Wednesday, April 27, 2011
Sometimes a quick project is just the ticket, like my new spring scarf made from Heather Ross' Far Far Away double gauze, and Anna Maria Horner's pastry line voile. Simple and sweet, it's light enough to wear in warmer temperatures. It's soft, too, so you'll probably see me about town wearing it, even when it's too hot.
My scarf is 13" x 70", so it's big enough to wrap around my neck twice. Not normally my style, I made this a circle scarf after seeing so many cute ones around. You can find some good tutorials online if you're interested in making one, including one by Anna Maria Horner herself; you can find her version here.
Gordon likes the scarf, too.
Sunday, April 24, 2011
I've contemplated making Amy Butler's Weekender pattern for a looooong time. When I started sewing (again) a couple of years ago, I made it a goal to eventually make myself a Weekender.
If you've ever met me, you know I don't go into things halfway: any task I undertake (or might!) is researched and studied to no end. It was no different with the Weekender, even when I knew that Amanda would be working on one at same time (it was like a mini Weekender support group!). Every blog I read, every post about making the bag talked about how hard the bag was to make. What did I get myself into?
I had reason to be nervous when I started the bag: I'd never made piping before, and I'm not sure I've made anything so structured. My experience working with Timtex is also limited. But the bag, truthfully, wasn't actually that difficult to make. More than anything, I found that there were a lot of steps--each piece requires a lot of basting--and that the actual sewing required patience. Believe it or not, I'd actually like to make another Weekender soon!
There's not much I would change about the pattern, except maybe the number of layers of Timtex in the bottom panel: the pattern calls for three, but I think that 2 would probably suffice. It certainly would have made sewing the bottom much easier, and it was really only that part of the bag I had real difficulty with. Also, when the pattern calls for the use of heavy duty needles, they really mean it. I broke four (4!) needles before I finally broke down and bought some meant for heavy duty use. Finally, I bent a lot of pins, so use binder clips to hold together all of those layers! (Amy Butler suggests that, too. As you can see, I'm a stubborn sewer sometimes.)
I used an Anna Maria Horner print in a home dec weight cotton for the exterior, and the Later Alligator print from the Tammis O'Keefe tribute line for the lining. For the piping, I used My Folklore. I'm really, really pleased with how my Weekender turned out, and I've been encouraging everyone I know to make their own. I promise you'll love it!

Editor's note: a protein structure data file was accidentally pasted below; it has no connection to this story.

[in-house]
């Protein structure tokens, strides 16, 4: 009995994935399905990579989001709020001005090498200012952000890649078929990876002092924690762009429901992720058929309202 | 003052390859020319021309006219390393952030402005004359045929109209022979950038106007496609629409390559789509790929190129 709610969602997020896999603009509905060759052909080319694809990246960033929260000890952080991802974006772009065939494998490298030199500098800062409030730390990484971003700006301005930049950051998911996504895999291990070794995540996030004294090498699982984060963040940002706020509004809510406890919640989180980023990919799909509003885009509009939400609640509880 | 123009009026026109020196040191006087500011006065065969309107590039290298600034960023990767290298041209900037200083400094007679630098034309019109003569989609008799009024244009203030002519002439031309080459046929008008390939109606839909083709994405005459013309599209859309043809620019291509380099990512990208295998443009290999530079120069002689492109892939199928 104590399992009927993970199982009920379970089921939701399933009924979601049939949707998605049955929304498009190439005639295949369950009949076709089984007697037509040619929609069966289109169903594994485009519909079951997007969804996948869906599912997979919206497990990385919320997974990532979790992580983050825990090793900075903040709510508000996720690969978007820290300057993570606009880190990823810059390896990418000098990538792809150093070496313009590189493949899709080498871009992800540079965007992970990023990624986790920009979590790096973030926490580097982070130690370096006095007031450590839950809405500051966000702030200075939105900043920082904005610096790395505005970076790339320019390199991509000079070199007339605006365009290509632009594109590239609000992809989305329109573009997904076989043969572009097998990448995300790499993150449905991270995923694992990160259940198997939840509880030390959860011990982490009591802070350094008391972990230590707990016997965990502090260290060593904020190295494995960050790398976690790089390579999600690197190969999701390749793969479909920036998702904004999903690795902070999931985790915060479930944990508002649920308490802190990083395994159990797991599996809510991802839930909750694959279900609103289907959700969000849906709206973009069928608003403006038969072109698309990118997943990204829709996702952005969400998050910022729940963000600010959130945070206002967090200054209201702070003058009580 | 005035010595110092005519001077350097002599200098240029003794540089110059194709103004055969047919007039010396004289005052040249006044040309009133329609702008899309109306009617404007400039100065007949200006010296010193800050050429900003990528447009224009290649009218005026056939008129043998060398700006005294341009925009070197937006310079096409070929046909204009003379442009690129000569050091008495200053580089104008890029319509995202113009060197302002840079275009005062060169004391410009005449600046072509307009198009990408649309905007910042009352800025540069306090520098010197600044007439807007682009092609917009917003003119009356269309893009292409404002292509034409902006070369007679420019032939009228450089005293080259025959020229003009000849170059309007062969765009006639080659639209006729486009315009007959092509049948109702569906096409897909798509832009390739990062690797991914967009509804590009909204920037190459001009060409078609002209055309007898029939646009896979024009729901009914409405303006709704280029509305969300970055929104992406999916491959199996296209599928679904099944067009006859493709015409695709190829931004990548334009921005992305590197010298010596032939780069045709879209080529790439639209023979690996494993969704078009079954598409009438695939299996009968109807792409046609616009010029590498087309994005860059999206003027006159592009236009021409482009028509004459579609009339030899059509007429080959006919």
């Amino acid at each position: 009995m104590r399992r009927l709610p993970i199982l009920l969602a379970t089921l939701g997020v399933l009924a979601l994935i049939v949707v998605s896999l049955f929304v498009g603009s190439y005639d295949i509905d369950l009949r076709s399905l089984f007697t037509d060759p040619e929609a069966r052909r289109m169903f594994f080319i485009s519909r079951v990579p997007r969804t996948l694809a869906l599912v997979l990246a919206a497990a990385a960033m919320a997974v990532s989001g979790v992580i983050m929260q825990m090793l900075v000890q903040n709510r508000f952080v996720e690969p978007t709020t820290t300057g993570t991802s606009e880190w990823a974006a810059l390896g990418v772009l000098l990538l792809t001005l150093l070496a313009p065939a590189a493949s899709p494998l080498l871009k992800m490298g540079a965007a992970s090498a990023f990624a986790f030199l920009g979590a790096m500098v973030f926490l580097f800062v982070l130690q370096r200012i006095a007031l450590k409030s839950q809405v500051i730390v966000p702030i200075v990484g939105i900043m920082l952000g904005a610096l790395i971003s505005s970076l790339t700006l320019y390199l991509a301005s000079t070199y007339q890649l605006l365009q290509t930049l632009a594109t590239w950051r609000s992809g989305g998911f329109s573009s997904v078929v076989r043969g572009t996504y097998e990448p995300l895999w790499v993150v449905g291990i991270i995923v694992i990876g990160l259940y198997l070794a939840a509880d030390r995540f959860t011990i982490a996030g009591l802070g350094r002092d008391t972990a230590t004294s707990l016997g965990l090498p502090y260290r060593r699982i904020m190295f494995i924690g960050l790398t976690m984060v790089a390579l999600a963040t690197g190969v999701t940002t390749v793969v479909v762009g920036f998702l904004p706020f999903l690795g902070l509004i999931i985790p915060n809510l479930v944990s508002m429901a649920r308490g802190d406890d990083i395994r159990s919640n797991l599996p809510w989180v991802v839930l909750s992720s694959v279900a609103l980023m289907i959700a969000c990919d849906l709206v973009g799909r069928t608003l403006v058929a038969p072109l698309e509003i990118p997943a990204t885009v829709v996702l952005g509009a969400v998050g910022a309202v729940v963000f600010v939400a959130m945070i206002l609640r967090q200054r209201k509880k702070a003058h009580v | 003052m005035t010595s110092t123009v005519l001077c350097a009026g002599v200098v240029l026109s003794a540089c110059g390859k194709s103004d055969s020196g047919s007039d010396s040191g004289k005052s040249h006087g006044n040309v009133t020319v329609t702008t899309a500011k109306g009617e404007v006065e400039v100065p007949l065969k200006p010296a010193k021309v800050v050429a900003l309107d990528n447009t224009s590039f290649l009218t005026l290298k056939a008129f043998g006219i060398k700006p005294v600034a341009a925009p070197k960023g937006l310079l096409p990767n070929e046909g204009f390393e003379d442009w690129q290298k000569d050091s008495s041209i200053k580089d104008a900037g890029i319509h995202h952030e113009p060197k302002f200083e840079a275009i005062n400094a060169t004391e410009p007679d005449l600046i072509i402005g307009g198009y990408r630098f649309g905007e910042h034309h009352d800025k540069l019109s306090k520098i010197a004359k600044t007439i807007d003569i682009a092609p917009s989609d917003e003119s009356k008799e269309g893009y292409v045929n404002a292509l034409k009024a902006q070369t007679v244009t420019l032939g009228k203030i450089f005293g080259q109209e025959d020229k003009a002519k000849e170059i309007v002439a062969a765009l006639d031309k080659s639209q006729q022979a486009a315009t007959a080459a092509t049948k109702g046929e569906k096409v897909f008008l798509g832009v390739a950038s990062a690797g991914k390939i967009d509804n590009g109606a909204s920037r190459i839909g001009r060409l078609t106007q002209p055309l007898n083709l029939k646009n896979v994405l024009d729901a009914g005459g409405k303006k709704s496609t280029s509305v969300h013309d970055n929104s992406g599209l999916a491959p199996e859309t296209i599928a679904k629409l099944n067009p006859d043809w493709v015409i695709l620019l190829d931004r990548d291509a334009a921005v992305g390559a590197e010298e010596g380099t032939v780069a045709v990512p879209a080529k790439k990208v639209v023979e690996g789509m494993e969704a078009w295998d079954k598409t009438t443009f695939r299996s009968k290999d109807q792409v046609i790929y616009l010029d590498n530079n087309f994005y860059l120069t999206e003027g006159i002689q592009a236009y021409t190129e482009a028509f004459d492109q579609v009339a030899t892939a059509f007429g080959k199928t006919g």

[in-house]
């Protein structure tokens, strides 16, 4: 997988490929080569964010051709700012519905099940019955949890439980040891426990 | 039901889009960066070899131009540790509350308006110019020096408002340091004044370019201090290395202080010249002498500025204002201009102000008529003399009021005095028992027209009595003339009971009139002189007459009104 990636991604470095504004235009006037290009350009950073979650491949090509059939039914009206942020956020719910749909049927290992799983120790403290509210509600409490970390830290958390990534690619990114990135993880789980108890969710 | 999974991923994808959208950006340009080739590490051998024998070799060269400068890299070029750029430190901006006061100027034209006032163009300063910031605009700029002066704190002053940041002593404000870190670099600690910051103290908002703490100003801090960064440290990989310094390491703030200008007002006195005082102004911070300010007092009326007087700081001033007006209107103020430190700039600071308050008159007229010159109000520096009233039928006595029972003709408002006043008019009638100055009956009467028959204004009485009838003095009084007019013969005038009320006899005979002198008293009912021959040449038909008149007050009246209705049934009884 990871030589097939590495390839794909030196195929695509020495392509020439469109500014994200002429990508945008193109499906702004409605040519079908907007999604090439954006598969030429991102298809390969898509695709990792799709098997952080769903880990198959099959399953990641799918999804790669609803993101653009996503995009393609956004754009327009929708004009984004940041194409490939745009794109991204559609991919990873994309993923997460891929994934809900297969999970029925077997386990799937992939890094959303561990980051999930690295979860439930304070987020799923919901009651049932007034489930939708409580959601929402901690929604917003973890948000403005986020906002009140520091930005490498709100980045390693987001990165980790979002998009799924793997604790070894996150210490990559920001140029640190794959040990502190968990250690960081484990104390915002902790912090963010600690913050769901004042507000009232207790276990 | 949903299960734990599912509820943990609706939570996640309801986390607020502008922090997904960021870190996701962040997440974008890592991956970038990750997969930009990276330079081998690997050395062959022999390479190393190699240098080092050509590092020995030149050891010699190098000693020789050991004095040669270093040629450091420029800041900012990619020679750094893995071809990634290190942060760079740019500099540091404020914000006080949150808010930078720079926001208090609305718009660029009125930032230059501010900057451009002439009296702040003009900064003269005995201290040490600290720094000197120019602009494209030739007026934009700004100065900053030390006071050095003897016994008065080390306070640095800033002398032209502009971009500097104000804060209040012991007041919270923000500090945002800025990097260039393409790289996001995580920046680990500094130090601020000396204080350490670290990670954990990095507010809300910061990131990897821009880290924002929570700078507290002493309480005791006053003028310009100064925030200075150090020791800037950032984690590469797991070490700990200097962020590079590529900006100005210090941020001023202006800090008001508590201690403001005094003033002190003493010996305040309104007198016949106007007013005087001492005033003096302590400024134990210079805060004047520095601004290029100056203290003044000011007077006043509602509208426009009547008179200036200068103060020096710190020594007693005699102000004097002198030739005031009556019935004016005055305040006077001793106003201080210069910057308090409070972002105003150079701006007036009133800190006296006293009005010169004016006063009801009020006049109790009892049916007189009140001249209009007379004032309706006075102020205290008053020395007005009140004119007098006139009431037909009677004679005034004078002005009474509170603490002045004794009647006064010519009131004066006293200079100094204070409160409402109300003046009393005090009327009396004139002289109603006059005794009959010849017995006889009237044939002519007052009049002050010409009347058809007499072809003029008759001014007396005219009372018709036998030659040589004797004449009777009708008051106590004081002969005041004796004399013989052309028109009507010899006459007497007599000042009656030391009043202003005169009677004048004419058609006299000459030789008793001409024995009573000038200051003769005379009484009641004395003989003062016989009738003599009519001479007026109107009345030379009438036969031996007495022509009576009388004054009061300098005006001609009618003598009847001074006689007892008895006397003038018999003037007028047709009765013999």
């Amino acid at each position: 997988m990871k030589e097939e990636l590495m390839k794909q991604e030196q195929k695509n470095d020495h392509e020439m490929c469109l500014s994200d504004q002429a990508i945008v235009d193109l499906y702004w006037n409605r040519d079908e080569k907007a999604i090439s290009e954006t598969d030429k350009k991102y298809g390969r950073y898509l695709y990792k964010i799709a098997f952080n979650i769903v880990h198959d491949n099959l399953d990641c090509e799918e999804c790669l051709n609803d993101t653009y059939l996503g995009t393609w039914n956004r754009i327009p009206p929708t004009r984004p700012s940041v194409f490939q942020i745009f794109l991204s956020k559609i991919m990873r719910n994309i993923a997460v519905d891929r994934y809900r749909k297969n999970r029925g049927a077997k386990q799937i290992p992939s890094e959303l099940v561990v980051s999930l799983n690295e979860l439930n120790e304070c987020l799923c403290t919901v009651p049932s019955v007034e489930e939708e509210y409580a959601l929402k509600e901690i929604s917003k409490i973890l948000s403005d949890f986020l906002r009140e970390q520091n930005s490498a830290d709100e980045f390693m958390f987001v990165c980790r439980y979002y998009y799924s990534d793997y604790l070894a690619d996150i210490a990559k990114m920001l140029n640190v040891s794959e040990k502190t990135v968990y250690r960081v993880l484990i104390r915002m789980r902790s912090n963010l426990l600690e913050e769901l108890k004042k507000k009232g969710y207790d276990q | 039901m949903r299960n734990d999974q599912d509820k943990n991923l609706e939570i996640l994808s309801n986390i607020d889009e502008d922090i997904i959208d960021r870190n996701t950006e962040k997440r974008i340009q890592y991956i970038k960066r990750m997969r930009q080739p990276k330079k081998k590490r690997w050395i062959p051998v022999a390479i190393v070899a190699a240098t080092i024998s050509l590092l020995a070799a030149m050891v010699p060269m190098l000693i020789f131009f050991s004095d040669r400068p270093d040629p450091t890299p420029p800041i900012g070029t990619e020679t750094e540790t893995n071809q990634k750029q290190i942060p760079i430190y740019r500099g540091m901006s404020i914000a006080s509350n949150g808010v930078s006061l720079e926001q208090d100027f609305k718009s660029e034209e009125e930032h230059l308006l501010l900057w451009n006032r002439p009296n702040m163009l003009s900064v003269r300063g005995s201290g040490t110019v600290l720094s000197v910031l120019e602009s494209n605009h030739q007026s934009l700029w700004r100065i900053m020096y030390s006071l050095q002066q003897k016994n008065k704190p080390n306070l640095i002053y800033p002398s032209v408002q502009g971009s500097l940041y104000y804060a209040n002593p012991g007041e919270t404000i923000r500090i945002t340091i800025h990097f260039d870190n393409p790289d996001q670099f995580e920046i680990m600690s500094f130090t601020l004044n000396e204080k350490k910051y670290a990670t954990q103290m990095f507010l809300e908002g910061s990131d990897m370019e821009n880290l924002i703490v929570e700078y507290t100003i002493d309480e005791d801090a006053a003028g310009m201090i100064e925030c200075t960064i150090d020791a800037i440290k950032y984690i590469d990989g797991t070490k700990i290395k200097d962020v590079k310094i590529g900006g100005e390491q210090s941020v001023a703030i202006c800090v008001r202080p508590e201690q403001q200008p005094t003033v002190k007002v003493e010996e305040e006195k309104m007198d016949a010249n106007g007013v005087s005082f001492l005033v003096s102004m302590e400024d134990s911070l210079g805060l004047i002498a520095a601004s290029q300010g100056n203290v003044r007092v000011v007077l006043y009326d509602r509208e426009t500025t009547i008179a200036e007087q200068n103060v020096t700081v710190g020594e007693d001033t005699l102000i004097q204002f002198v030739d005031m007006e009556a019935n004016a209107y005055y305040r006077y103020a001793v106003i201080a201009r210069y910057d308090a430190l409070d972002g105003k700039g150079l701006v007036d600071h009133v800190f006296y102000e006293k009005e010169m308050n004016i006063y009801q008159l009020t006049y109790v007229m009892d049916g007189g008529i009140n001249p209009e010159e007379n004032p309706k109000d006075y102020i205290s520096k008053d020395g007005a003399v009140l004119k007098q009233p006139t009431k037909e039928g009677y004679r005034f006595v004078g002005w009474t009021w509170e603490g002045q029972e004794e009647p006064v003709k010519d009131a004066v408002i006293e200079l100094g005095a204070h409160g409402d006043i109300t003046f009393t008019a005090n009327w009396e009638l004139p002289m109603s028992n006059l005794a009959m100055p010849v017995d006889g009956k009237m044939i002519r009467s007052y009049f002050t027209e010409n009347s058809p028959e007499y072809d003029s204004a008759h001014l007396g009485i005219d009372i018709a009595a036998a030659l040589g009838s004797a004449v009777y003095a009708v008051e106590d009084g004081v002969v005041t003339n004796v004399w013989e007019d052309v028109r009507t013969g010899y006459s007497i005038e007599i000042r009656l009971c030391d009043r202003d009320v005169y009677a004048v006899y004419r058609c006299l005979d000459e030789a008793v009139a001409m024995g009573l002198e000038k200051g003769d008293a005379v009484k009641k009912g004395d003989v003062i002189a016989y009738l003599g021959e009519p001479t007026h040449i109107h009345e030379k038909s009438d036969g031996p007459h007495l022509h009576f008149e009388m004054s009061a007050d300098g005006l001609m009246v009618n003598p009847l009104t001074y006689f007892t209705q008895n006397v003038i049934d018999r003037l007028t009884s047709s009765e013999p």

Wednesday, April 13, 2011
Every once in a while, something happens to you that can only be described as magic. Yes, yes. It might seem strange to describe a crafty weekend in Boulder as 'magic', but it really, really was.
A couple of months ago, Karyn sent me an email about The Makerie. It seemed like the perfect getaway. Beautiful setting? Check. Crafty peeps? Check. Holy moly: there was even shoe making. We were lucky enough to find out that there was still space and promptly booked our tickets.
We took two classes, one for each day of the retreat. First up was shoe making with Jessica Hernandez. Jessican owns Joyfolie, and her shoes are utterly gorgeous--both the ones for women and children. Learning to make cute ballet flats from Jessica was lovely, and I can't wait to make more. Jessica was so open about owning a creative business and the things that she's learned, it was a sweet, refreshing touch. Such a fun class with a wonderful teacher and amazing people!
On Saturday, we took block printing with Lizzy House. I'll admit that before meeting Lizzy, I was feeling a bit intimidated: I mean, we're talking about Lizzy House. She designed Castle Peeps, people, and is a brilliant artist. What an amazing thing to learn that she's down-to-earth, sweet, and kind. Also, she has 8 million ideas and things to do in her head while at the same time being super focused. I'm so glad I learned to make block prints from Lizzy; I felt less terrified immediately. For someone who isn't an artist, can't draw, and is only marginally creative, I'm feeling pretty good about my print!
But what made the weekend so amazing was how I felt while there, and how I still feel. More than ever before, I felt connected to a community of truly brilliant people, to my friends, to my family, to myself. I thought frequently of my grandmother, a talented woman that I've only recently come to realize was an artist, too. I wondered if she were still here if we would have gone together, or spent afternoons sewing and stitching and chatting the way I sometimes imagine we are when I'm in my sewing room. I wondered if my brother feels the way I did when carving my block print when he's drawing or painting or making music. I spent time hoping I could pass these skills to my niece, or maybe even my own children one day. I loved just being there, with my friend Karyn (who was the best retreat companion ever!), and my new friends Lizzy, Anne, the ladies from Fancy Tiger Craft, Ali, and all of the other wonderful women I met. It was a perfectly mushy weekend that I wouldn't have any other way.
So now I'm totally addicted to retreats, especially The Makerie. As Lizzy would say, it was the bomb dot com. Naturally, Karyn and I are already hatching plans to attend more.